ELMAC member Carol Felts agreed with Cooper’s proposed letter to commissioners and made a motion which Cooper then seconded.
However, Commissioner Satcher — who was in attendance as the BOCC liaison — cautioned the committee against such an action.
“I don’t get a vote, but I do get a voice,” Satcher began. “And to me, the last thing you would want to do is get into the weeds this much on a project like this because the pictures I have seen of the medians and the times that I have driven by, it looks nice, first of all. I will say that it looks nice.
And then second of all, what does ELMAC have to gain from picking a fight with the commission and the decisions the commission has already made and is moving forward with? If you want to pick that fight, you can, it’s your decision, but I don’t know that it will get you the goals that we’re all here to work towards on a Monday night,” Satcher told the members.
Felts disagreed, arguing that ELMAC should speak up and offer their recommendations on plans that include additional use of water resources, the removal of established trees, and added taxpayer expense.
“We are trying to be fiscally conservative conservationists,” said Felts. “If we don’t speak up, who else is?”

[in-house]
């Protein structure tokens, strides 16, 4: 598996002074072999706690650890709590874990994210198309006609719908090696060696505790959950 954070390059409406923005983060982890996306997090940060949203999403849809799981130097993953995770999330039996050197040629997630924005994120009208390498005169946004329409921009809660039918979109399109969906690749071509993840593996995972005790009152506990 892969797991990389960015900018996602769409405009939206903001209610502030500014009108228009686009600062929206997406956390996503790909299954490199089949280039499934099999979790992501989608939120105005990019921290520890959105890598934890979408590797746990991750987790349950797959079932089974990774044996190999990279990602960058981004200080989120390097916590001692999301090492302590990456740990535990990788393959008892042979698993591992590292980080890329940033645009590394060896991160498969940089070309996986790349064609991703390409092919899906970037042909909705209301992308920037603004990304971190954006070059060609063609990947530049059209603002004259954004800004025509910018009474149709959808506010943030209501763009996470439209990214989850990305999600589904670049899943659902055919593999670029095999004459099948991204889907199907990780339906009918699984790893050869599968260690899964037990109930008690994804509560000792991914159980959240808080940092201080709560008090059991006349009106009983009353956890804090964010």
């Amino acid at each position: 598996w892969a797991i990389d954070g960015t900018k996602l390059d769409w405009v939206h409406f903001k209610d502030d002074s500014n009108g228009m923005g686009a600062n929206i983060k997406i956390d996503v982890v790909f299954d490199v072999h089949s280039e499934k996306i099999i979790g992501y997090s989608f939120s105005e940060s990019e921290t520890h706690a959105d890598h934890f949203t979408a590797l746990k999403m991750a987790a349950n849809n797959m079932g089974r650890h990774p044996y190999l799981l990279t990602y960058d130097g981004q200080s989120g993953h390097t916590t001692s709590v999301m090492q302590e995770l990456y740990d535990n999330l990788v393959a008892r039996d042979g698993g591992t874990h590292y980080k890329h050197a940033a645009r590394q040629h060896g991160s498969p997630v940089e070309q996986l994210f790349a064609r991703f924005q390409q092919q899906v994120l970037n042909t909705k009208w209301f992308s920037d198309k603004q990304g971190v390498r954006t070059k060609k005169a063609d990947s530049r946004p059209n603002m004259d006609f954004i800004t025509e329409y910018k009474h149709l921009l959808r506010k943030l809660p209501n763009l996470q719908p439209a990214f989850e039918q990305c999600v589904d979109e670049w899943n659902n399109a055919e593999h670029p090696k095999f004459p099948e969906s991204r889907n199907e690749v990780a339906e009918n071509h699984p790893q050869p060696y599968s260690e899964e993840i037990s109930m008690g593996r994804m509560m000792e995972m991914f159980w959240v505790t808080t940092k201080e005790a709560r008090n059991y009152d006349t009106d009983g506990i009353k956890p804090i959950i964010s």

Satcher responded that he felt the committee should be considering how “the vote is going to go next time if we start writing letters to the board that actually gets to decide whether or not to approve an expense (request) or not.”
After some further discussion, and considering the lack of information available about cost and funding, ELMAC members leaned toward gathering additional information before weighing in on the median project by letter.
Finding a lack of support for sending a letter to commissioners, Cooper withdrew his second, and Felts withdrew the original motion.
To listen to an audio recording of ELMAC members' discussion about the Manatee Avenue median improvements during the November 6, 2023, meeting, click the video below. To view a PDF draft version of the entire meeting minutes, click here.
McKamey told TBT, “As an arborist and lifelong resident and taxpayer, my opinion is that the removal of the previous plantings, including established trees, and the money required to do that work—and clearly for aesthetics—is wasteful.”
Both McKamey and McClellan told TBT that they hope the county might revise its plans before the trees are gutted. Both said they believe that improvements could be made to the medians without removing viable, established trees and without requiring water resources in the form of wells and irrigation systems.
"These medians could be improved with less waste and less expense to taxpayers," said McKamey.
The county has obtained the required permit from FDOT to begin the work. As of Thursday evening, one of the five medians had already been excavated in advance of improvements.